Next Training class:
Dog Fest 2017:
September 30th, 2017
De Prisco, Andrew, and Mara Bovsun, eds. The New Complete Dog Book. 21st ed. Irvine, CA: I-5 Publishing, LLC, 2015. Print.
Although there is much speculation as to where the Dachshund originates, there is no documented proof. The low stature and hound senses indicate the use of Basset Hound in the creation but the mixture is unknown. The first breed standard was developed in Germany in 1879. Shortly after that, it was recognized by the AKC in 1885. Since it’s recognition, the Dachshund has become very popular and frequently is on the Top 10 list of breeds with the AKC.
Dachshunds can be quite stubborn and independent but have a basic desire to please their family. Because of their size, they make great apartment or city dogs. However, this does not preclude them to farm living. Dachshunds are smart, funny, loyal and alert family companions. They live an average of 12 to 16 years. When considering a Dachshund, one should evaluate their grooming, exercise and training needs. Generally, owners can easily learn to groom their wirehaired or longhaired companions but may choose to use a professional.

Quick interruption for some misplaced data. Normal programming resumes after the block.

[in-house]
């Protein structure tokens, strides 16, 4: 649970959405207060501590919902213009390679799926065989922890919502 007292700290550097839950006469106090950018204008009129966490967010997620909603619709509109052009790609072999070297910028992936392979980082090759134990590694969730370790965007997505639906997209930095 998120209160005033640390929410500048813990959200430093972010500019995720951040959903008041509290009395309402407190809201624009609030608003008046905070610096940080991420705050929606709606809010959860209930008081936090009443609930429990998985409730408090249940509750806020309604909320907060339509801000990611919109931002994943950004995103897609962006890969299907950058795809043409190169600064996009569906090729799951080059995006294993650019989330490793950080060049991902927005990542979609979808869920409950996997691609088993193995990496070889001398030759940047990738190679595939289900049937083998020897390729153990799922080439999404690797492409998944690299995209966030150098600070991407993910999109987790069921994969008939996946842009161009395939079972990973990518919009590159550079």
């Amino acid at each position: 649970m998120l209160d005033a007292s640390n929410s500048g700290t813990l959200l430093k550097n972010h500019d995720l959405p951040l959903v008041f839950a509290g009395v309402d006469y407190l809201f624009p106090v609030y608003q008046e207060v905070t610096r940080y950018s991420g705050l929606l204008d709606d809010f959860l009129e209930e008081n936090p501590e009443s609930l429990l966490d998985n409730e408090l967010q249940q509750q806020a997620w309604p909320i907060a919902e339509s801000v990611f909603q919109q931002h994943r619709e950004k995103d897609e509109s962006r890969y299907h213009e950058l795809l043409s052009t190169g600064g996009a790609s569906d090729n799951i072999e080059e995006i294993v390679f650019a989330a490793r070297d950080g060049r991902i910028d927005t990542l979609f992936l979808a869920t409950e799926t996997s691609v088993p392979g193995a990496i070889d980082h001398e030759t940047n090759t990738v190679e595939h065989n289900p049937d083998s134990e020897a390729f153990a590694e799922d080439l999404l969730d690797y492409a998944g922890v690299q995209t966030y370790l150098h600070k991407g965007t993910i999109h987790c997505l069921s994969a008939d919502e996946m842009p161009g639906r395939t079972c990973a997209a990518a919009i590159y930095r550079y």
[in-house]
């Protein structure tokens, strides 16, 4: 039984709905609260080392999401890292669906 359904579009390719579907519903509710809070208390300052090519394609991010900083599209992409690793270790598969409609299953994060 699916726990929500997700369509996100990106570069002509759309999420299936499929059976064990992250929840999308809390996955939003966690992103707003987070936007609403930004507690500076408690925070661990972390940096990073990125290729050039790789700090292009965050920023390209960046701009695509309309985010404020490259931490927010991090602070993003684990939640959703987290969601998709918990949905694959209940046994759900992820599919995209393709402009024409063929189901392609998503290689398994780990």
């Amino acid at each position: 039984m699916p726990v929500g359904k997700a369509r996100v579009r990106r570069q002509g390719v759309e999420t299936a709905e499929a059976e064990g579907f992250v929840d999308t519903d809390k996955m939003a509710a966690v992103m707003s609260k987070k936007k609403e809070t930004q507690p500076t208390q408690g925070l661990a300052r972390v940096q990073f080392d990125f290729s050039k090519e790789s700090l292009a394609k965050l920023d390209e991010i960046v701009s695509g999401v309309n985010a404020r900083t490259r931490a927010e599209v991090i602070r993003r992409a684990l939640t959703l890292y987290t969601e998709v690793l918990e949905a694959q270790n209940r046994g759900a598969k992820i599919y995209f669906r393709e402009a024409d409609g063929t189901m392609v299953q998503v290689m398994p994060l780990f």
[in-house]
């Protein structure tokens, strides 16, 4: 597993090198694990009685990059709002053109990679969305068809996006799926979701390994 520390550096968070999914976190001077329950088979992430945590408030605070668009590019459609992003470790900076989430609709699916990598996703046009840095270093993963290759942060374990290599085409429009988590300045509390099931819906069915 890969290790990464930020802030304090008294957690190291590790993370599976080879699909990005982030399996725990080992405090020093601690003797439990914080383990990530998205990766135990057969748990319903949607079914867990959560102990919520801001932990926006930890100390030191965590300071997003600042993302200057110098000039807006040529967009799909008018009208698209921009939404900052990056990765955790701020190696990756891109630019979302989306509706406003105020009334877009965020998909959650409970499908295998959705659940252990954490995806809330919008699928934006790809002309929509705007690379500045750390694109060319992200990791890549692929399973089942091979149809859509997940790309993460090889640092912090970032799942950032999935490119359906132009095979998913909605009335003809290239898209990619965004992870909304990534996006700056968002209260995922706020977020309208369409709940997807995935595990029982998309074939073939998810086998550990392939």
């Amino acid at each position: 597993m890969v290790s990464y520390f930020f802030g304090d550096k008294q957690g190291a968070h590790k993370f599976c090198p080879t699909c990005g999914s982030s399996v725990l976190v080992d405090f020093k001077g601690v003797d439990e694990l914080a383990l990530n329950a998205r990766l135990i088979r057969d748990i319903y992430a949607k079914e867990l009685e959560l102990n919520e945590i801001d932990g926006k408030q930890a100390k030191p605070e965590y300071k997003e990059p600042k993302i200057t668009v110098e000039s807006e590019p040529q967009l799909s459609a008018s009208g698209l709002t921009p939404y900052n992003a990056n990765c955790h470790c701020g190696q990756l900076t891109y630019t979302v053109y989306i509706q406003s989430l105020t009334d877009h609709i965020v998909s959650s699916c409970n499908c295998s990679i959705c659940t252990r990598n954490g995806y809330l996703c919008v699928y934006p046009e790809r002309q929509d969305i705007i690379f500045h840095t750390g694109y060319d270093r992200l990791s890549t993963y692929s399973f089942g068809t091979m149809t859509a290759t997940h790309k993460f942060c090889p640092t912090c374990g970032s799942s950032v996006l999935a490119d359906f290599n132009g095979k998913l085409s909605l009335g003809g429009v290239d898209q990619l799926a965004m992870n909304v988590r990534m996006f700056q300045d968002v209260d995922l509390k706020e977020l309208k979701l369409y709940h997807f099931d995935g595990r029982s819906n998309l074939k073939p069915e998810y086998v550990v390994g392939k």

The Dachshund is famous for it’s low, long body. They come in a smooth, wirehair and long hair coat variance. The smooth coat requires no grooming, however, the long and wirehair coats require maintenance. Although the AKC does not recognize them as two different breeds, they do come in two different sizes of standard and miniature. Miniatures weigh an average of 11 pounds and the standards weigh between 16 and 20 pounds. They were bred to hunt rabbit and badger and became wildly popular during the rabbit overpopulation in the early 1900’s. However, today, Dachshunds are mostly known as family pets and not often use for their original breeding purpose.
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